Coming over-the-top is a term often bandied around in the game of golf.
It refers to a swing where the downswing occurs on a steeper plane than the backswing, often causing slices (rather than a nice, gentle fade).
The action is incredibly common in amateur golfers who have been unable to master the action of laying off or shallowing the golf club, as well as people who swing with real stiffness and tension in their arms.
The action involves the arms and shoulders actively throwing the club towards the ball in a steep downswing motion, rather than letting the club drop in behind and return to the ball on a shallower plane than what it started on.
Ultimately, this action leads to an out-to-in club path, causing slices, but sometimes even pulls or duck hooks if the clubface is shut through impact.
So, how do you stop coming over-the-top in your golf swing?
To stop coming over-the-top, you need to work on shallowing the golf club in the downswing. This involves developing a more relaxed, tensionless feeling at the top of the backswing. Using alignment sticks to direct club path can also offer real-time feedback as to whether your action is, in fact, over-the-top.
Let’s spend some time breaking down the key reasons people come over-the-top and how you can go about eradicating this annoying habit.
Table of contents
What causes coming over-the-top in the golf swing?
In essence, an over-the-top swing comes about due to an overuse of the upper body when playing a shot. Typically, the plane of the club in the downswing is steeper than, or over-the-top of, the plane of the club in the takeaway, leading to slices if the clubface is open, or pulls if the clubface is shut.
Now, most people aren’t deliberately trying to make this motion; rather, key underlying factors lead to people feeling more comfortable bringing the club down to the ball in this manner, rather than with a shallower shaft angle.
Your over-the-top action most likely boils down to one of the three key issues below.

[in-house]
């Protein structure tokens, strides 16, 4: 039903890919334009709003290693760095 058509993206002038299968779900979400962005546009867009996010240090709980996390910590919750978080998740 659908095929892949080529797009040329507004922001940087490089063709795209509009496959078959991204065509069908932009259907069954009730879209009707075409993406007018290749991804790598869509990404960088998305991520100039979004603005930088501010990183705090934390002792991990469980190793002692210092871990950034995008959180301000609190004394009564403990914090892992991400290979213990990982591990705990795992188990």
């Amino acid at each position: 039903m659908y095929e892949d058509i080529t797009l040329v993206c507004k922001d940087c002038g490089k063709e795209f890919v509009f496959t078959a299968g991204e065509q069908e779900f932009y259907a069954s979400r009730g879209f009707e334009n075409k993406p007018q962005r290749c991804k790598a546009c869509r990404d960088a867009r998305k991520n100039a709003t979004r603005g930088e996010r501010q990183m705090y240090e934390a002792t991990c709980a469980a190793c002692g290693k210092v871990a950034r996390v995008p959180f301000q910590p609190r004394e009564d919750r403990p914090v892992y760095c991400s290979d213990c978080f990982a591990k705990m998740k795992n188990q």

Issue #1: Poor hip mobility
If your flexibility isn’t up to scratch, there’s a good chance that your upper body and arms will be more active in the golf swing.
Your hips should perform rotation as the club moves around the body as well as upwards, not just straight up in the air to your top position.
If you lack flexibility and find it challenging to rotate, it’s likely that you are bringing the club straight up into a steep position and bringing it down on a similar, or steeper plane as this feels comfortable for your body.
Issue #2: Poor weight shift
Transferring weight between the front and back foot throughout the golf swing is crucial in allowing the club to drop into a shallowed position in the downswing, avoiding an over-the-top shot.
If weight stays 50-50 in each foot throughout the swing, or a golfer just switches the lower body off altogether, the arms and shoulders will dominate.
Too much action from the arms and a lack of weight shift will, once again, promote the club being thrown over-the-top of plane at a steep angle.
Issue #3: Tension in the arms
Allowing the golf club to return to the ball on a shallower plane than it started is reliant on the weight of the clubhead, at the top of the swing, being allowed to drift down towards the ground with gravity.
It’s a move that requires a real pause and feeling of relaxed arm muscles to let the weight do the work for you.
The problem with too much arm tension is that gravity is unable to do its work as you are gripping the club tightly in its steep, upright position (this article explains what your ideal grip pressure should be).
To get the club on a shallower plane, rather than over-the-top, you must work on relaxing your arms and letting the weight of the clubhead effortlessly drift back towards the ground at the top of the swing.
How do you cure an over-the-top swing?
To cure an over-the-top swing, you need to fix your club path in the downswing, changing it so that it comes down beneath, or identical to, the path you took it away on. The best way to do this is to implement some drills, such as using an angled alignment stick to redirect your path, while filming your swing to monitor progress.
Let’s take a look at some of the best drills for this below.
Drill #1: Fix your plane with an alignment stick
One of the best drills to use to fix an over-the-top swing is by taking an alignment stick and placing it in the ground about three feet behind your ball and in line with your target.